Graft failure is a significant complication following allogeneic hematopoietic cell transplantation (AHCT). It may be due to rejection caused by recipient T-cells, NK-cells or antibodies. It is increased in HLA-mismatched grafts, unrelated grafts, T-cell replete transplants, sensitized patients and in patients treated with reduced intensity conditioning (RIC). In recipients of unrelated grafts, graft failure is increased in patients receiving major AB0 blood group mismatched transplants (p=0.008). Recent data also suggest that donor-specific antibodies to CD34+/VEGFR-2+ cells may be involved in graft failure after AHCT. Graft failure may be overcome by more intensified conditioning, increased cell dose, or more effective immunosuppression. With more frequent use of RIC, cord blood grafts and other HLA-mismatched transplants, graft failure is an increasing problem after AHCT.
In this presentation, will distinguish two different entities, the graft failure (GF) and the poor graft function (PGF), and review the current understanding of the interactions between the immune and hematopoietic compartments in these conditions. First discuss how GF occurs as the result of classical alloreactive immune responses mediated by residual host cellular and humoral immunity persisting after conditioning and prevented by host and donor regulatory T cells. Next summarize the current knowledge about the contribution of inflammatory mediators to the development of PGF. In situations of chronic inflammation complicating Allo-HSCT, such as graft-versus-host disease (GVHD) or infections, PGF seems to be essentially the result of a sustained impairment of hematopoietic stem cells self-renewal and proliferation caused by inflammatory mediators, such as IFN-γ and TNF-α, and induction of apoptosis through Fas/Fas ligand pathway. Finally, Better understanding of immunological mechanisms responsible for GF after Allo-HSCT may lead to the development of more efficient immunotherapeutic interventions.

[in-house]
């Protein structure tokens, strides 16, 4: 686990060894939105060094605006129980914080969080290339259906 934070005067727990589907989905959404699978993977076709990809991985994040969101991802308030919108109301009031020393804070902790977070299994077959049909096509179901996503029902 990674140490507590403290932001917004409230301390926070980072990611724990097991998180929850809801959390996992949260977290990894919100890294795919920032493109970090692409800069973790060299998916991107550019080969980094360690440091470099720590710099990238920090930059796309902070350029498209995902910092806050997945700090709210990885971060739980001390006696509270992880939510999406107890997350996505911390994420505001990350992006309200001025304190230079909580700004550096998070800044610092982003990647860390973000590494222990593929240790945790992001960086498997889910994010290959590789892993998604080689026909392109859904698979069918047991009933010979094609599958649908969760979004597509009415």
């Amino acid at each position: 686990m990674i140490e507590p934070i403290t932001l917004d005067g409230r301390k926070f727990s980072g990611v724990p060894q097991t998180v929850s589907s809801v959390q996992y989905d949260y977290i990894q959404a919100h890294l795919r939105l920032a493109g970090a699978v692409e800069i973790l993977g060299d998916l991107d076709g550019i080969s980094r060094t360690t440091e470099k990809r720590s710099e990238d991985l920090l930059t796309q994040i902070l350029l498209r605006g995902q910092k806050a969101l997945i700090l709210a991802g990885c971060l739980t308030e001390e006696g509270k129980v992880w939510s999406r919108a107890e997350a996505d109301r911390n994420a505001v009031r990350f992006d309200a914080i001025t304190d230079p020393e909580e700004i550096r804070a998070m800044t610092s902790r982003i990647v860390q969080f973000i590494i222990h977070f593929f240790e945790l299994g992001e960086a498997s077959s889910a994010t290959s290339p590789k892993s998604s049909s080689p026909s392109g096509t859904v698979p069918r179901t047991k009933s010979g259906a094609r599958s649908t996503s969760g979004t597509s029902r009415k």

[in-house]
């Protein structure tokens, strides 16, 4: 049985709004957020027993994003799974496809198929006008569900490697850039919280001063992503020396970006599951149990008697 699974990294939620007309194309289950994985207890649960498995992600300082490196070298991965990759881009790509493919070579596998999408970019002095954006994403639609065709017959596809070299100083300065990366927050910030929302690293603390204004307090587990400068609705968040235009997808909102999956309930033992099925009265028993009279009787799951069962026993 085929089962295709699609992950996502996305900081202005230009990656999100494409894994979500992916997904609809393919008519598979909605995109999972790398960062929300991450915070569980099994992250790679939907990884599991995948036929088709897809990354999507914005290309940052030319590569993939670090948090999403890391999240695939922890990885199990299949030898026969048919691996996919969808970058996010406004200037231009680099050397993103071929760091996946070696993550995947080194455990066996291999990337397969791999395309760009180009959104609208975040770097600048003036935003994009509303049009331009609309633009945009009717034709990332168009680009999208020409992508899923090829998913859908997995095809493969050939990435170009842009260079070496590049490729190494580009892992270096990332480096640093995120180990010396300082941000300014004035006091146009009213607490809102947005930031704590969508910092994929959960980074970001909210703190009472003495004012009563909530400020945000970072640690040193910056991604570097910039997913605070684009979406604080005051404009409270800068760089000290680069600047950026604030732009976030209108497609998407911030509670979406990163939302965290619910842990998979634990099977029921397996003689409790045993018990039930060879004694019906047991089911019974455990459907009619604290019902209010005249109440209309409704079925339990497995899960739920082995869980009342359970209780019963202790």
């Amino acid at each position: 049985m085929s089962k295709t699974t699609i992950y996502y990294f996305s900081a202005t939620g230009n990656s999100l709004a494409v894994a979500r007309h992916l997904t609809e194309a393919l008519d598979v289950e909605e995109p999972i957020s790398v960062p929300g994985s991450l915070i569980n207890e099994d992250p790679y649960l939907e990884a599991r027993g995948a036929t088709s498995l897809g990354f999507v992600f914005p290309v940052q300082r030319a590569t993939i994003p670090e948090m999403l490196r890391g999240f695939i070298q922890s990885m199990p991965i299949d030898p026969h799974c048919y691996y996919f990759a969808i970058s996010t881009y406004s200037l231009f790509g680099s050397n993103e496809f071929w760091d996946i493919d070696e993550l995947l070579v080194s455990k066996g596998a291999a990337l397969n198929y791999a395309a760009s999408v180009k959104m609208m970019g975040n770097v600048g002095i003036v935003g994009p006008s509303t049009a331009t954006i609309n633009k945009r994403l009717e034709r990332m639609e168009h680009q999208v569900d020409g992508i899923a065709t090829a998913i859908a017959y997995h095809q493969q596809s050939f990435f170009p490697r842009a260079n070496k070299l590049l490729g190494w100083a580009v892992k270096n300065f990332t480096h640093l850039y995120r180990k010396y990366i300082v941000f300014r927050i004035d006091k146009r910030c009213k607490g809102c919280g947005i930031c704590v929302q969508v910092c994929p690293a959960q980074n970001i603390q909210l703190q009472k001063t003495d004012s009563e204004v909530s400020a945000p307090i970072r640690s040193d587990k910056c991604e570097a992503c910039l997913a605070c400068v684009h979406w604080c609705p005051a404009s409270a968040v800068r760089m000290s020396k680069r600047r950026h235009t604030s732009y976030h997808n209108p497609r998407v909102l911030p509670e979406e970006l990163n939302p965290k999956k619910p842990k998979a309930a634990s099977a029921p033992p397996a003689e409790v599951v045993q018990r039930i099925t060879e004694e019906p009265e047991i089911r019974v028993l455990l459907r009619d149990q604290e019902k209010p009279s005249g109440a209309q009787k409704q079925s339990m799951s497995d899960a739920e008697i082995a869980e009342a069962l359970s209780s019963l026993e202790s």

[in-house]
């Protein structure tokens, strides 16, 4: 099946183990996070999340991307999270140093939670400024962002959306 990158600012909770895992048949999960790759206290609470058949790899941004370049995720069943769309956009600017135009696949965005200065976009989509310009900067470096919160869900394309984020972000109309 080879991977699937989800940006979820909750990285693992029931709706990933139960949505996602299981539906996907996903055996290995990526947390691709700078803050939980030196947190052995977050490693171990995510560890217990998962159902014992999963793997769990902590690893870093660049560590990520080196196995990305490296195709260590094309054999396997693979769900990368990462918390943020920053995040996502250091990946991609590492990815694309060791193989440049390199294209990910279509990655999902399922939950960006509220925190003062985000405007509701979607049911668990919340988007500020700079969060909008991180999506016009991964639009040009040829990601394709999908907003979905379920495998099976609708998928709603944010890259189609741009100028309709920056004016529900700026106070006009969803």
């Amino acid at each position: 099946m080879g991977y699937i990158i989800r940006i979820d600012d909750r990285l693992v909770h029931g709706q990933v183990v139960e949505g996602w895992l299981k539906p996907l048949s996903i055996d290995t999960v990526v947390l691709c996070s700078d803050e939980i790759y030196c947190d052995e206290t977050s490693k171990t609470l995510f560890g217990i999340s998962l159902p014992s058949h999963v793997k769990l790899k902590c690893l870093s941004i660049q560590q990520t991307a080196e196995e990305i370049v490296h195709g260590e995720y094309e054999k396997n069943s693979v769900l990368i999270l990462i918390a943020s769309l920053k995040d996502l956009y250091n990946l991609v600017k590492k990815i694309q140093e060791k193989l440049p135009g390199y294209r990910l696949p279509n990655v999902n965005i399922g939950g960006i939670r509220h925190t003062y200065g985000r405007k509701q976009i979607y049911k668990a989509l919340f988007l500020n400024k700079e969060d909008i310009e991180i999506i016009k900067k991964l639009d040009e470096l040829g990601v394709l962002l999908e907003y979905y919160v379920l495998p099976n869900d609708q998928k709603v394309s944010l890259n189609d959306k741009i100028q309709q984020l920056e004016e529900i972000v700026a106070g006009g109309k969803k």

Correspondence: Dr. Dilshad Jahan, Specialist, Department of Haematology and SCT, Apollo Hospitals Dhaka. E-mail: firstname.lastname@example.org.